Spain is the seventh team in the FIFA rankings. “You had to take into account what is happening in other countries, but the most important thing was to take into account what is happening in women’s football in Spain, because the X Country men’s team didn’t generate or win everything that the Spanish team won,” explains Amanda Gutierrez . At the time, the captains and union leader welcomed the adoption of the men’s team model. That is, a percentage of prizes in official competitions and a fixed amount tracked from friendlies. The Spanish players also wanted the same working and travel conditions as the Germans. And they succeeded: “Now we have a pressure chamber, hypoxia training, there is a lot of garbage in the gym, which the fitness trainer is happy about. Those are things that tell you that we’re going for everything,” said Alexia Putellas the anthill.
The negotiations, while never in danger of stagnating, were not easy, nor did they have the unanimity of the players. One of the most controversial points was the image rights. Not because the association didn’t accept that women get the same percentage as men from every sponsor, but because the footballers wanted more commitment from the RFEF. “It would be nice if they pulled themselves together to get sponsors and that it wasn’t always the same players who go to events,” says one of the dressing room managers.
“There were players who weren’t paid to play with Spain”
Former national coach Silvia Neid recalls that the prize the team’s players received after winning their first European title in 1989 was a stylish coffee set that her mother proudly presented to visitors for many years. In Spain, not so long ago, there were footballers who decided against participating in the national team. “I’ve seen colleagues who stopped going into the national team because it didn’t compensate them financially,” explains Vero Boquete, international at La Roja between 2004 and 2017. “I thought for years that we were losing generations of top players have soccer players who certainly could have earned more than you earn now. What happened? They weren’t professionals. They trained at 9am, they had no gyms or where to prepare. Many had to work. All of these players didn’t get a chance to shine,” Boquete added.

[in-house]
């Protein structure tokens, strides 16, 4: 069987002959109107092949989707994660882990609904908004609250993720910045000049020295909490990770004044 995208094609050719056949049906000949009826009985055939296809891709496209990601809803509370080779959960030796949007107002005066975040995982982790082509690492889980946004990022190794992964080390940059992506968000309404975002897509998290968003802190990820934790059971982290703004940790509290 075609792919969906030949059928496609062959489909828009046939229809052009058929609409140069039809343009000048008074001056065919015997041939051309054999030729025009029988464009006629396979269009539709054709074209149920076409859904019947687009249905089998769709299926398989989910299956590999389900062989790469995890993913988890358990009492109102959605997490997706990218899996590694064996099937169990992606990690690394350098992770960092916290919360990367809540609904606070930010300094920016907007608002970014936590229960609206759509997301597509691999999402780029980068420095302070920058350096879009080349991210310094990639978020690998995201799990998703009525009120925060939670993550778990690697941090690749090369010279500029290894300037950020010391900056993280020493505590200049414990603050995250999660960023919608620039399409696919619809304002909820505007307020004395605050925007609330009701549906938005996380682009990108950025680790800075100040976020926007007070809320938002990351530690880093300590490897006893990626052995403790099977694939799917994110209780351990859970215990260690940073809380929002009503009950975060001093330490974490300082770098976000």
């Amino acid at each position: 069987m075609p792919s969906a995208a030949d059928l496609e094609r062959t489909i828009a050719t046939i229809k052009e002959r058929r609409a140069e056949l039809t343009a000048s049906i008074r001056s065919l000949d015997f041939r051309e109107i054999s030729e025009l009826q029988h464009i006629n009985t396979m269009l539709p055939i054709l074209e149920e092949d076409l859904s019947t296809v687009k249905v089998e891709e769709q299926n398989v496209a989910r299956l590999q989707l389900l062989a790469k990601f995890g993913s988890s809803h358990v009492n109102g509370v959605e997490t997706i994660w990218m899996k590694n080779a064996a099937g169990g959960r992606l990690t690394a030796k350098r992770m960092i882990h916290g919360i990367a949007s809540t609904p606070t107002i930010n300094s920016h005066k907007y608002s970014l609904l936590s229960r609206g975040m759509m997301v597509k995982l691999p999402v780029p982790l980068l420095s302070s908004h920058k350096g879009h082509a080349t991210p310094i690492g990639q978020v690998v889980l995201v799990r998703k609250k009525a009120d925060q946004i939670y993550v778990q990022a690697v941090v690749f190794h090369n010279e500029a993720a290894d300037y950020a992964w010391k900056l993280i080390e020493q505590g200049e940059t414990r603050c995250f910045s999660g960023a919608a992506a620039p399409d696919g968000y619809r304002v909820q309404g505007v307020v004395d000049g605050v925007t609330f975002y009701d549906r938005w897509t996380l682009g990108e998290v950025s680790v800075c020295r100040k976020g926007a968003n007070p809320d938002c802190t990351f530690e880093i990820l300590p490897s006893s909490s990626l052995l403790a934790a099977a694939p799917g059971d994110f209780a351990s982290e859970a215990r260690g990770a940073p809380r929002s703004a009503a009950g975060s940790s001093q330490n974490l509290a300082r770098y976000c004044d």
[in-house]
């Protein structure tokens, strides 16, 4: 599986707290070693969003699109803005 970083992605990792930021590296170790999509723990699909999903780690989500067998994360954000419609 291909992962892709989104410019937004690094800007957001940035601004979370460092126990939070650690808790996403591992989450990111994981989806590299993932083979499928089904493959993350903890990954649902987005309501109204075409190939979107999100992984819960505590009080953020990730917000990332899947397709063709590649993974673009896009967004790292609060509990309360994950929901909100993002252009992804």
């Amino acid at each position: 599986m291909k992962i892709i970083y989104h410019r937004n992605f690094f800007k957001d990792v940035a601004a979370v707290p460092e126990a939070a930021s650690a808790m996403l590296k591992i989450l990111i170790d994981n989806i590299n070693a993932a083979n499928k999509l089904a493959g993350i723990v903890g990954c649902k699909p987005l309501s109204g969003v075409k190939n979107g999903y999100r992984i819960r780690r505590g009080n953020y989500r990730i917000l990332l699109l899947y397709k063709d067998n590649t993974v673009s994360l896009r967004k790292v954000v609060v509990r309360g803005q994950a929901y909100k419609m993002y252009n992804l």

“I don’t know how much they were asking Vero at the time,” said Amanda Gutiérrez, President of FutPro. “I understand that it would be even less than the basis with which I started the negotiations. But that could have happened to us too. Despite the fact that today the players are paid by their clubs and there is an agreement that is a minimum, but there is an agreement, there were football players who were not compensated for going to the national team on their holidays. What if they got hurt? They could miss a competition with their clubs because they went to the national team. And for what money?” Gutiérrez concludes.
For Amanda Gutiérrez, the agreement is positive. Unlike the English and German players, the players did not want a fixed amount. “The prizes grow from competition to competition, as does the money from the sponsors. We couldn’t get our fingers caught,” says the President of FutPro. Well, yes, the peephole is in UEFA. “We cannot ask UEFA to take over the men’s awards as it would not be sustainable. But what they have to do is get the fans to watch this European Championship. Make announcements, promotions, make sure every country broadcasts it. That way, people will consume it and women’s football will grow,” concludes Gutiérrez. Another step was taken in women. But only one.